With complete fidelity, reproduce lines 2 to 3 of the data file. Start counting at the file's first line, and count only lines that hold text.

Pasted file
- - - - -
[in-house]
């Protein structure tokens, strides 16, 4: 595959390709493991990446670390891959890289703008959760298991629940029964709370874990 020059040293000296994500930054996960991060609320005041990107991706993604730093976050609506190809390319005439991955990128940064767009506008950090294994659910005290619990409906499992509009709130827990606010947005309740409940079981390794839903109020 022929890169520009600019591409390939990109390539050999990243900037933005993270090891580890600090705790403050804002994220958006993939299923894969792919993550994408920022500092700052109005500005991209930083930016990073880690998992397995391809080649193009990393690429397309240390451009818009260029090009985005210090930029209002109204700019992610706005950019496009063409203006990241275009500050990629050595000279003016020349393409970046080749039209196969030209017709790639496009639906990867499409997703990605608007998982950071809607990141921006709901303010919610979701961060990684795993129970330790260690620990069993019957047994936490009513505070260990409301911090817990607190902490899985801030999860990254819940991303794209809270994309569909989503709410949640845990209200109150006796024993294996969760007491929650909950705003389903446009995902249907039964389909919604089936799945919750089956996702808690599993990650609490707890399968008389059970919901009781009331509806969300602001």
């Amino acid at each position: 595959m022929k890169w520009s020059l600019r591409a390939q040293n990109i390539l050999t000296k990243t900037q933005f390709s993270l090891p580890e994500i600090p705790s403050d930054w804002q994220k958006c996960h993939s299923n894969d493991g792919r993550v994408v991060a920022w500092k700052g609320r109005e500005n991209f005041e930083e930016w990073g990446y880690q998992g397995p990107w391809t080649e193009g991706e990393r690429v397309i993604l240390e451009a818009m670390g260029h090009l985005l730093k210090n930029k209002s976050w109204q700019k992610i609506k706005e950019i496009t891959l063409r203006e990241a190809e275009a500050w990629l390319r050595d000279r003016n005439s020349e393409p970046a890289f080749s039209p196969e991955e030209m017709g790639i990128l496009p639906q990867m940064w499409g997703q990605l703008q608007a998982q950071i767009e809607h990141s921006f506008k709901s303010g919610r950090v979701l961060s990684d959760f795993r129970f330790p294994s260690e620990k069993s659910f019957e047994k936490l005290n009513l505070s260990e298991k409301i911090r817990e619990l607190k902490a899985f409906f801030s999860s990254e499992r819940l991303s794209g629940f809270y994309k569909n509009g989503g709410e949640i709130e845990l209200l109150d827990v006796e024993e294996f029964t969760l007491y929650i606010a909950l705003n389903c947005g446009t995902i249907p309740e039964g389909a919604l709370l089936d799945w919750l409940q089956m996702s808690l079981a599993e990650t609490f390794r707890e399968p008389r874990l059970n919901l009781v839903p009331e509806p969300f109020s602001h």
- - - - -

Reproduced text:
């Protein structure tokens, strides 16, 4: 595959390709493991990446670390891959890289703008959760298991629940029964709370874990 020059040293000296994500930054996960991060609320005041990107991706993604730093976050609506190809390319005439991955990128940064767009506008950090294994659910005290619990409906499992509009709130827990606010947005309740409940079981390794839903109020 022929890169520009600019591409390939990109390539050999990243900037933005993270090891580890600090705790403050804002994220958006993939299923894969792919993550994408920022500092700052109005500005991209930083930016990073880690998992397995391809080649193009990393690429397309240390451009818009260029090009985005210090930029209002109204700019992610706005950019496009063409203006990241275009500050990629050595000279003016020349393409970046080749039209196969030209017709790639496009639906990867499409997703990605608007998982950071809607990141921006709901303010919610979701961060990684795993129970330790260690620990069993019957047994936490009513505070260990409301911090817990607190902490899985801030999860990254819940991303794209809270994309569909989503709410949640845990209200109150006796024993294996969760007491929650909950705003389903446009995902249907039964389909919604089936799945919750089956996702808690599993990650609490707890399968008389059970919901009781009331509806969300602001």
């Amino acid at each position: 595959m022929k890169w520009s020059l600019r591409a390939q040293n990109i390539l050999t000296k990243t900037q933005f390709s993270l090891p580890e994500i600090p705790s403050d930054w804002q994220k958006c996960h993939s299923n894969d493991g792919r993550v994408v991060a920022w500092k700052g609320r109005e500005n991209f005041e930083e930016w990073g990446y880690q998992g397995p990107w391809t080649e193009g991706e990393r690429v397309i993604l240390e451009a818009m670390g260029h090009l985005l730093k210090n930029k209002s976050w109204q700019k992610i609506k706005e950019i496009t891959l063409r203006e990241a190809e275009a500050w990629l390319r050595d000279r003016n005439s020349e393409p970046a890289f080749s039209p196969e991955e030209m017709g790639i990128l496009p639906q990867m940064w499409g997703q990605l703008q608007a998982q950071i767009e809607h990141s921006f506008k709901s303010g919610r950090v979701l961060s990684d959760f795993r129970f330790p294994s260690e620990k069993s659910f019957e047994k936490l005290n009513l505070s260990e298991k409301i911090r817990e619990l607190k902490a899985f409906f801030s999860s990254e499992r819940l991303s794209g629940f809270y994309k569909n509009g989503g709410e949640i709130e845990l209200l109150d827990v006796e024993e294996f029964t969760l007491y929650i606010a909950l705003n389903c947005g446009t995902i249907p309740e039964g389909a919604l709370l089936d799945w919750l409940q089956m996702s808690l079981a599993e990650t609490f390794r707890e399968p008389r874990l059970n919901l009781v839903p009331e509806p969300f109020s602001h």